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Teen hit guard two days before death: inquiry

CTV.ca News Staff

Jan. 10 2005 - A teen who fell to his death down an elevator shaft at an Edmonton courthouse struck a female guard two days before, according to testimony at a fatality inquiry that began Monday.

Sixteen-year-old Kyle Young died Jan. 22, 2004, when he was in the prisoners' area of the provincial courthouse.

Young was in shackles and handcuffs and was being escorted by two guards. There were reports of a scuffle when the elevator door opened and the teen plunged to his death.

A review by Alberta's Justice Department last year said guards pushed the boy against the door, the door opened and he fell.

During Monday's proceedings, a provincial security guard who works at the law courts described a violent side to Young -- highlighting an event that occurred two days before Young's death when the teen assaulted a female officer.

Const. Enio Perizzolo said Young swore and hit a female guard repeatedly at a holding cell after the teen was told to stop making noise.

When Const. Karin Simmons tried to move Young to a separate cell, Young attacked her, Perizzolo testified.

"Kyle started swinging, striking her on the back and chest area," he said. Perizzolo added that he had to step in to help tackle Young to the floor and handcuff him.

"He was screaming: you're dead, I'm going to kill you," said Perizzolo.

Lorena Young, Kyle's mother, was at the inquiry. She said she hopes the inquiry, headed by provincial court Judge Jerry LeGrandeur, will answer some key questions about her son's death.

She wants to know if excessive force was used by the guards and if the elevator door was defective.

She said it was difficult to be in the courtroom listening to the testimony, but said "It's a relief just to have it started .. Finally it's here. There's no more waiting."

"A person died, be it my son or yours. Let's not have this happen again. What can we do to prevent it?" she asked.

The inquiry also heard from an Alberta government elevator expert Al Griffin, who said the elevator door that Young fell through was designed not to open unless a car was there.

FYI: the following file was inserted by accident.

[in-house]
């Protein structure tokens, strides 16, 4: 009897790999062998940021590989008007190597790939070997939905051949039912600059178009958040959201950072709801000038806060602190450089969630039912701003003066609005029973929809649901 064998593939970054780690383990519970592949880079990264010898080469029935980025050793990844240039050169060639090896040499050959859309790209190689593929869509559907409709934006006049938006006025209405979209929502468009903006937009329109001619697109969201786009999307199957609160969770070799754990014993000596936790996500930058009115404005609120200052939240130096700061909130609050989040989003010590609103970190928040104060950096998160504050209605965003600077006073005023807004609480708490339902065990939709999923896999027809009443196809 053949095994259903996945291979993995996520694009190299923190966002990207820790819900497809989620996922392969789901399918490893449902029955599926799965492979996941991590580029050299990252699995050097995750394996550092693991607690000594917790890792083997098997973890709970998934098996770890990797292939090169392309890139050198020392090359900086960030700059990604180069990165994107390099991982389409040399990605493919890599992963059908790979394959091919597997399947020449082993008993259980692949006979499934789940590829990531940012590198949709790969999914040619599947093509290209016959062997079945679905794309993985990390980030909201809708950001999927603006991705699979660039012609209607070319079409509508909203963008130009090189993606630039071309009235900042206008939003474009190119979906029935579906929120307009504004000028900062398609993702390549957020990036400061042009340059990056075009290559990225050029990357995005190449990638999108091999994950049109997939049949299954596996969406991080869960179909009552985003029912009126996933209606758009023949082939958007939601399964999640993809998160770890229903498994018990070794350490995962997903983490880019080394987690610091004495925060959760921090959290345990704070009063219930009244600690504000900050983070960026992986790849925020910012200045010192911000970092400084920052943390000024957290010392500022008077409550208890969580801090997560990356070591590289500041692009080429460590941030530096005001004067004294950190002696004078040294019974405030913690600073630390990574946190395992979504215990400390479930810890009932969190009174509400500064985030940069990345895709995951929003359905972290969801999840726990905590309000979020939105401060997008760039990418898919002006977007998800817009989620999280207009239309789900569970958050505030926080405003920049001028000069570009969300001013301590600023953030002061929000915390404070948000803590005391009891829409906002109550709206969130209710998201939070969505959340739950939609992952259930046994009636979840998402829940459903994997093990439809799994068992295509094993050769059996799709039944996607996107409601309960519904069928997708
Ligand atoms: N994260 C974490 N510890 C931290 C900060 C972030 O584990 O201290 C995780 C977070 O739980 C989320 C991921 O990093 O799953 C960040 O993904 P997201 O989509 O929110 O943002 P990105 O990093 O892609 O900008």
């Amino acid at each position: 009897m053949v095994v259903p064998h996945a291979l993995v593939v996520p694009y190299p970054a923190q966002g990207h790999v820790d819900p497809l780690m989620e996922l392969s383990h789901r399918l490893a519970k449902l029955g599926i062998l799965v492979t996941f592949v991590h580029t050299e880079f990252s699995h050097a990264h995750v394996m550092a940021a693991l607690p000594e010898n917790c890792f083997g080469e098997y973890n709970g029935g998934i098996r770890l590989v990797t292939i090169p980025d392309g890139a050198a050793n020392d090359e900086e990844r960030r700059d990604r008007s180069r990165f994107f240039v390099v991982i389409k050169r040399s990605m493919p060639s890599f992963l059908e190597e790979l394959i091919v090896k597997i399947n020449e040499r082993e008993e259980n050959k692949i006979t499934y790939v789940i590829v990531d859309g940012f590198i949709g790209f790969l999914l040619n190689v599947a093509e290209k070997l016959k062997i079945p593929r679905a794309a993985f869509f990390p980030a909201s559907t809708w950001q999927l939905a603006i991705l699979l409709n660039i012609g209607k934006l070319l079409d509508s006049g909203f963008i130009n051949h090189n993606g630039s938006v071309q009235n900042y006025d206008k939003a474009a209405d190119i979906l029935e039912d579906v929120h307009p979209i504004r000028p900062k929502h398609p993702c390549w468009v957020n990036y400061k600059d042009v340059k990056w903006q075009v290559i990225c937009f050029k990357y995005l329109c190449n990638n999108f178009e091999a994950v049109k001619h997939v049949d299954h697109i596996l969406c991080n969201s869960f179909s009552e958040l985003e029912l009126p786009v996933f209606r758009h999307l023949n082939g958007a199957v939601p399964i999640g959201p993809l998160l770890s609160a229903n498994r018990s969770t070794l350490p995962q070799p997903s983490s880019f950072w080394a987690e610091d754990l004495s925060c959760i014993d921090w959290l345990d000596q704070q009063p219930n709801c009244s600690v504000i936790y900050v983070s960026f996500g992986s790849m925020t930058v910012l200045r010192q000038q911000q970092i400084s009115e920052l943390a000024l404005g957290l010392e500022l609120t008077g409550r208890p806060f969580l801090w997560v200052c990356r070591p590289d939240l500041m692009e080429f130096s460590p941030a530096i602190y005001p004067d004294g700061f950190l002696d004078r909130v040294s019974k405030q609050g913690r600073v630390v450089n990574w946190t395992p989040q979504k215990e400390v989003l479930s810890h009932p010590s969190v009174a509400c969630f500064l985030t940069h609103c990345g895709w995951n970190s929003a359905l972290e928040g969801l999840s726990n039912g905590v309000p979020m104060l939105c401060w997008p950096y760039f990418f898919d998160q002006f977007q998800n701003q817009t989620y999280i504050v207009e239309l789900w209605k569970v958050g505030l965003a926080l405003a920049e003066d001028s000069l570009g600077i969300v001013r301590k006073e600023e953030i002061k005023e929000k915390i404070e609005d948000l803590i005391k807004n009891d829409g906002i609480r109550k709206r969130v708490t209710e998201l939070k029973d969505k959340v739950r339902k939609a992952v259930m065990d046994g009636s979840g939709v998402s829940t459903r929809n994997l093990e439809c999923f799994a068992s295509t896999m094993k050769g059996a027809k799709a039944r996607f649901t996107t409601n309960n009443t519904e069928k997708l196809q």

Griffin also testified, however, that the elevator door was installed prior to building code changes that require fail-safe mechanisms to be in place. The door, which was on display in the courtroom, was installed in 1981, said Griffin. Under Alberta law, older elevators are not subject to the code changes, he said.

An investigation by Edmonton police found there was insufficient evidence to lay charges against the guards. The province said guards used "a modest amount of restraint" and followed "normal procedures."

The inquiry is scheduled to continue until Jan. 21. On Tuesday, two young offenders who were in the prisoner area when Young died are slated to speak to the courts.

Earlier Monday, an Alberta government elevator expert testified the elevator door that Young fell through was installed prior to building code changes that require fail-safe mechanisms to be in place.

Al Griffin told the inquiry the door, which was on display in the courtroom, was installed in 1981.

Four years later, the building code was changed requiring new elevators to have pieces of metal called retainers to prevent doors from falling open. But under Alberta law, older elevators are not subject to the code changes, he said.